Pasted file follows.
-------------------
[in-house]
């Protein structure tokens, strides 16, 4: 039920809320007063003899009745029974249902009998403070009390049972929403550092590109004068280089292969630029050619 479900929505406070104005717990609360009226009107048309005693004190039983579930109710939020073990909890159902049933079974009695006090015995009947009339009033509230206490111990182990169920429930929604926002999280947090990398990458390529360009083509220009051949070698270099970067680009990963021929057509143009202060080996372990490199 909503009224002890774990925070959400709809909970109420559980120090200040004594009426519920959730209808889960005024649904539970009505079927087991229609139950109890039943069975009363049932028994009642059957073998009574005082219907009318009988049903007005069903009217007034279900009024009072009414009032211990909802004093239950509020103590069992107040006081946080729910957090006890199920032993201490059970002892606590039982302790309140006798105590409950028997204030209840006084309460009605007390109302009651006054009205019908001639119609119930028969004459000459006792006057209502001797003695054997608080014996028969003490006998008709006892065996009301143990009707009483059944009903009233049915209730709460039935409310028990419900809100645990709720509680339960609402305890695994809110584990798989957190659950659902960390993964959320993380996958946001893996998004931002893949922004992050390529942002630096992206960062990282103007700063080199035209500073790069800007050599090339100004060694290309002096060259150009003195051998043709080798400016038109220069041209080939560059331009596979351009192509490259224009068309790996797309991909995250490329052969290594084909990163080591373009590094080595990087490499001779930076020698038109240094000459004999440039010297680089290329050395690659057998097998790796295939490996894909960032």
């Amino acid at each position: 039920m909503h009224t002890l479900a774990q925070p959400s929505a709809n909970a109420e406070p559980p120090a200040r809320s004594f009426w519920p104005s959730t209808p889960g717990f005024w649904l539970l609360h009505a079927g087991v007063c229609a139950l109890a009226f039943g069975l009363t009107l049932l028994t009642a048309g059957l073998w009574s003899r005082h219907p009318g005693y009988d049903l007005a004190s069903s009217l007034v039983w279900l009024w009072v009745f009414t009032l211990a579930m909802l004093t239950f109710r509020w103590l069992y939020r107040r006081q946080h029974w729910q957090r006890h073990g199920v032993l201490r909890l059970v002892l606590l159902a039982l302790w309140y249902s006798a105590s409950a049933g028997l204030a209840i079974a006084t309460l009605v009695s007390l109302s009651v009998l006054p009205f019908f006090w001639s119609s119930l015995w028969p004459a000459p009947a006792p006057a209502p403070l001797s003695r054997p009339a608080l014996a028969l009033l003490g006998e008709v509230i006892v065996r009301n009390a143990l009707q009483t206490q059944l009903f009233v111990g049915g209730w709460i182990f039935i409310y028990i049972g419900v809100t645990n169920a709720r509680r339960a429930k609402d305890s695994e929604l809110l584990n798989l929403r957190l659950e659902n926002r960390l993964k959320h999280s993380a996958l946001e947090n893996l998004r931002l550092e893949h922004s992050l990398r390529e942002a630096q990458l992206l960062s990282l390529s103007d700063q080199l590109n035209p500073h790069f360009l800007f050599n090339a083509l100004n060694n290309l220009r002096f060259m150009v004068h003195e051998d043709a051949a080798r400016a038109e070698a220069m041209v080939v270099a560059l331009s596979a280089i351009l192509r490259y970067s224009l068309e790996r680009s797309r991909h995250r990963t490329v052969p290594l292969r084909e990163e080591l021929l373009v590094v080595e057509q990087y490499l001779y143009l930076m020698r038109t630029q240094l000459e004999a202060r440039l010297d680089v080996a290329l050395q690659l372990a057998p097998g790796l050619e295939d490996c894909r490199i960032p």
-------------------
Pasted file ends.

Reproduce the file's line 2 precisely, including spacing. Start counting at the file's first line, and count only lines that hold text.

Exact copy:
């Protein structure tokens, strides 16, 4: 039920809320007063003899009745029974249902009998403070009390049972929403550092590109004068280089292969630029050619 479900929505406070104005717990609360009226009107048309005693004190039983579930109710939020073990909890159902049933079974009695006090015995009947009339009033509230206490111990182990169920429930929604926002999280947090990398990458390529360009083509220009051949070698270099970067680009990963021929057509143009202060080996372990490199 909503009224002890774990925070959400709809909970109420559980120090200040004594009426519920959730209808889960005024649904539970009505079927087991229609139950109890039943069975009363049932028994009642059957073998009574005082219907009318009988049903007005069903009217007034279900009024009072009414009032211990909802004093239950509020103590069992107040006081946080729910957090006890199920032993201490059970002892606590039982302790309140006798105590409950028997204030209840006084309460009605007390109302009651006054009205019908001639119609119930028969004459000459006792006057209502001797003695054997608080014996028969003490006998008709006892065996009301143990009707009483059944009903009233049915209730709460039935409310028990419900809100645990709720509680339960609402305890695994809110584990798989957190659950659902960390993964959320993380996958946001893996998004931002893949922004992050390529942002630096992206960062990282103007700063080199035209500073790069800007050599090339100004060694290309002096060259150009003195051998043709080798400016038109220069041209080939560059331009596979351009192509490259224009068309790996797309991909995250490329052969290594084909990163080591373009590094080595990087490499001779930076020698038109240094000459004999440039010297680089290329050395690659057998097998790796295939490996894909960032």